Overwintering adults become active in late April or early May after one or two consecutive days of 68 degrees Fahrenheit or higher, often coinciding with blooming forsythia. Adult black stem borers are very small (0.08 inches long).
Growers are encouraged to use a simple ethanol baited trap to monitor for activity, starting in mid-April. Traps are most effectively deployed near adjacent wooded areas at a height of 1.6 feet. Hand sanitizer is an easy and accessible bait but should be refreshed every few days.
Growers with small, vulnerable trees and positive trap catches or a history of damage will need to apply a trunk spray to prevent damage. The time to spray an insecticide for this pest is when females are flying in the spring before colonizing new trees. Young trees near the perimeter of orchards, especially near woodlots, are at greatest risk of injury. Because they are so tiny, it is difficult to monitor for adults to determine the optimum time to apply an insecticide, but a trap as described above can help time applications.
Pyrethroid insecticides applied as trunk sprays have shown the most promise in reducing the number of new infestations within a season. For a list of registered pyrethroids for use in Michigan chestnuts, refer to the Michigan Chestnut Management Guide.
Later in the season, remove and burn dead or dying trees. It is also important to make sure all large prunings and brush piles are either burned or chipped and composted as they may harbor overwintering adults and contribute to future infestations. For more information on black stem borer, refer to the Michigan State University Extension bulletin, “Managing Black Stem Borer in Michigan Tree Fruits.”
Spongy moth (Lymantria dispar), formerly gypsy moth, caterpillars are being spotted around Michigan. In areas with previously heavy infestations, keep an eye out for this pest as it will feed on chestnut. In high enough numbers, they can completely defoliate trees, including chestnuts. Growers with vulnerable, young trees should be particularly vigilant in scouting for this pest. Small caterpillars are easily controlled with many insecticides, including Bt. Refer to the Michigan Chestnut Management Guide for more information on registered pesticides.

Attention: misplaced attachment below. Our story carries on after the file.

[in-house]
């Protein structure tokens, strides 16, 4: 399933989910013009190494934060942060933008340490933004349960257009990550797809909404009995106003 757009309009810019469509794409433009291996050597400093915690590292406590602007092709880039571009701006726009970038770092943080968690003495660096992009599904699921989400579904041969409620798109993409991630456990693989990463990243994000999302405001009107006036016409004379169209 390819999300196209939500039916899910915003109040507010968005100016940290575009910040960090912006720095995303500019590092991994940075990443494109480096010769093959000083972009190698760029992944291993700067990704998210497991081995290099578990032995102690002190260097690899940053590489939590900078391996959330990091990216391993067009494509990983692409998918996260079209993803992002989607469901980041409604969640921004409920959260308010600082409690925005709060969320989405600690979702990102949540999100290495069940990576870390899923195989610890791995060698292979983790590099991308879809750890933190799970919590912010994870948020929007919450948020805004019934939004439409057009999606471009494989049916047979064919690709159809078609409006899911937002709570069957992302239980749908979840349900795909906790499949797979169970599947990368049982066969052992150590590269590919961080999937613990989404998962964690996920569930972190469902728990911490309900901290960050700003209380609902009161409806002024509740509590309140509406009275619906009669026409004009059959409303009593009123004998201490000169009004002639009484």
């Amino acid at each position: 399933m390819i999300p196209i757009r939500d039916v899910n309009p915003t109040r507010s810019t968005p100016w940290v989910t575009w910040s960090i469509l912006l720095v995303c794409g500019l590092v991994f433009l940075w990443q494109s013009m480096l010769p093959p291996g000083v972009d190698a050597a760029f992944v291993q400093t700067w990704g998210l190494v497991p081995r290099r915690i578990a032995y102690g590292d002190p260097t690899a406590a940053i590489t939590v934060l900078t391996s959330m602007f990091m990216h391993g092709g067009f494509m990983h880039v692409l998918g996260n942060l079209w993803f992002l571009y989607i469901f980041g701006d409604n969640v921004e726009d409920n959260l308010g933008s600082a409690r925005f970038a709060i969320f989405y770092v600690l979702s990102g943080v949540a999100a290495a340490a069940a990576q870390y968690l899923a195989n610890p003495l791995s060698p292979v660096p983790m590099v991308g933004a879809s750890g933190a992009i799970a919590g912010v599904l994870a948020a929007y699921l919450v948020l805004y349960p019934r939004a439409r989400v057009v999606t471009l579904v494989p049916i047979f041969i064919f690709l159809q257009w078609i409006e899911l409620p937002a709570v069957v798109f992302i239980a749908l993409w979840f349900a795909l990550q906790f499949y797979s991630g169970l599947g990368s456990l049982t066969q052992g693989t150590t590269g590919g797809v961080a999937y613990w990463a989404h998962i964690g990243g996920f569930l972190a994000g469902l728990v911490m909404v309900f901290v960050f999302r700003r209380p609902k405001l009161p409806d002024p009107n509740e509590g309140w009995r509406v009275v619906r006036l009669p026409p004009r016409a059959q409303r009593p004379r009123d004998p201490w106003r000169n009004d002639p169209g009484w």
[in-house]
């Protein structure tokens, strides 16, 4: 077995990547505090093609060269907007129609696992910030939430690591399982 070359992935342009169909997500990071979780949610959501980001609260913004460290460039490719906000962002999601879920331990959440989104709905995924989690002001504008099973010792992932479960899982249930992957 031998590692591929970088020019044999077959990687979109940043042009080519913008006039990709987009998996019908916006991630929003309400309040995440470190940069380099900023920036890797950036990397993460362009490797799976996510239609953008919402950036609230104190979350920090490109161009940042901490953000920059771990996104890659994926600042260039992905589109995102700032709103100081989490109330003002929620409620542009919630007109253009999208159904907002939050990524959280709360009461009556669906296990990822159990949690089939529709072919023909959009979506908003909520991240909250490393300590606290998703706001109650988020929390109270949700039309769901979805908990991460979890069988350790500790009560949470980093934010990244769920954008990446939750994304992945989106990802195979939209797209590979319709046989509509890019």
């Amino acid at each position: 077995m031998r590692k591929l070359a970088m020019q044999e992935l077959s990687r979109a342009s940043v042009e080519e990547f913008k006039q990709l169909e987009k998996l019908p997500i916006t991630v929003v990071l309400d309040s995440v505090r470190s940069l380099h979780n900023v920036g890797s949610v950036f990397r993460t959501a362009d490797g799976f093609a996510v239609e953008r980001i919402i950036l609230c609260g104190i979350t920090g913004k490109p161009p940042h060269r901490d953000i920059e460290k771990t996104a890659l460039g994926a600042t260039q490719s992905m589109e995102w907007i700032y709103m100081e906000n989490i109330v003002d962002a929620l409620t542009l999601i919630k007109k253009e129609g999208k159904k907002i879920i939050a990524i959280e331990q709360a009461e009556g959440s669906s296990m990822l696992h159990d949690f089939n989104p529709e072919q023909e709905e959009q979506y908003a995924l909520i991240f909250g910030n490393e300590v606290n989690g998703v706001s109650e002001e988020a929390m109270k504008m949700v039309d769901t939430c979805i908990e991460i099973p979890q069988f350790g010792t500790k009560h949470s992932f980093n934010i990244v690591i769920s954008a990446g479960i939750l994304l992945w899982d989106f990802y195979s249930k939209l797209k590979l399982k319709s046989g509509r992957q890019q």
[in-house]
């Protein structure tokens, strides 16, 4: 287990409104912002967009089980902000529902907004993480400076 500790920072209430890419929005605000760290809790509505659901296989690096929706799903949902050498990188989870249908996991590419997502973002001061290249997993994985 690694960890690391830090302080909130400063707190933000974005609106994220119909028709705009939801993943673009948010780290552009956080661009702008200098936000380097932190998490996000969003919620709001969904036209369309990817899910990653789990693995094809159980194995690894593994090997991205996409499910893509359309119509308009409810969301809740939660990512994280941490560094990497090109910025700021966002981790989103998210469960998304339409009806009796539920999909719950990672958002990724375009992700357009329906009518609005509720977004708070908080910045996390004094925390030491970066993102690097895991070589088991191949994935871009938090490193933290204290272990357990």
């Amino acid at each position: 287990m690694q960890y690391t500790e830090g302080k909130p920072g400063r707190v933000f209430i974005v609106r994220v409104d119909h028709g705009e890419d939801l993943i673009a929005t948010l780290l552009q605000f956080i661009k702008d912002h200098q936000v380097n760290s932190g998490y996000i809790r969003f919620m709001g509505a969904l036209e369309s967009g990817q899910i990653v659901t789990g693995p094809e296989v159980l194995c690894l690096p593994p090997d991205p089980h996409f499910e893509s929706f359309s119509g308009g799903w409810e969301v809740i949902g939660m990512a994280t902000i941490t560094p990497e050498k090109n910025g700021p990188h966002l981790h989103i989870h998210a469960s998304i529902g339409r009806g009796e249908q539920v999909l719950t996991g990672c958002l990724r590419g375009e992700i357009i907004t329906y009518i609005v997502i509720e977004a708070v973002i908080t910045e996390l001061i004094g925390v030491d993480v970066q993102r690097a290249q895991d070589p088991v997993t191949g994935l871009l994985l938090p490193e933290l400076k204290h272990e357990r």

Existing chestnut blight infections (caused by Cryphonectria parasitica) can be observed at this time. There are no commercially available treatments for chestnut blight. Growers may prune out infected branches or cull whole trees as needed to limit disease pressure. Infested material should be burned or buried to further limit inoculum spread. To learn more about chestnut blight, visit the pest management section of the chestnut webpage.
Also, join us for the 2022 MSU Chestnut Growers Chat Series. This series of interactive Zoom meetings will allow easy communication between producers and MSU faculty. These informal weekly sessions will include crop and pest updates from Rob Sirrine and Erin Lizotte. In addition, MSU faculty will drop in to address timely issues and provide research project updates. Bring your field notes too! We want to hear what’s going on in your orchard. These Wednesday sessions begin May 11 and run every other week through Aug. 31, 2022, from 1:30-2:30 p.m. EST. Registration is free but required. Register today!
Become a licensed pesticide applicator
All growers utilizing pesticide can benefit from getting their license, even if not legally required. Understanding pesticides and the associated regulations can help growers protect themselves, others, and the environment. Michigan Pesticide Applicator Licenses are administered by the Michigan Department of Agriculture and Rural Development. You can read all about the process by visiting the Pesticide FAQ webpage. Michigan State University offers a number of resources to assist people pursuing their license, including an online study/continuing ed course and study manuals. For more information on becoming licensed, contact Lisa Graves at 517-284-5653.
This work is supported by the Crop Protection and Pest Management Program [grant no 2021-70006-35450] from the USDA National Institute of Food and Agriculture. Any opinions, findings, conclusions, or recommendations expressed in this publication are those of the author(s) and do not necessarily reflect the view of the U.S. Department of Agriculture.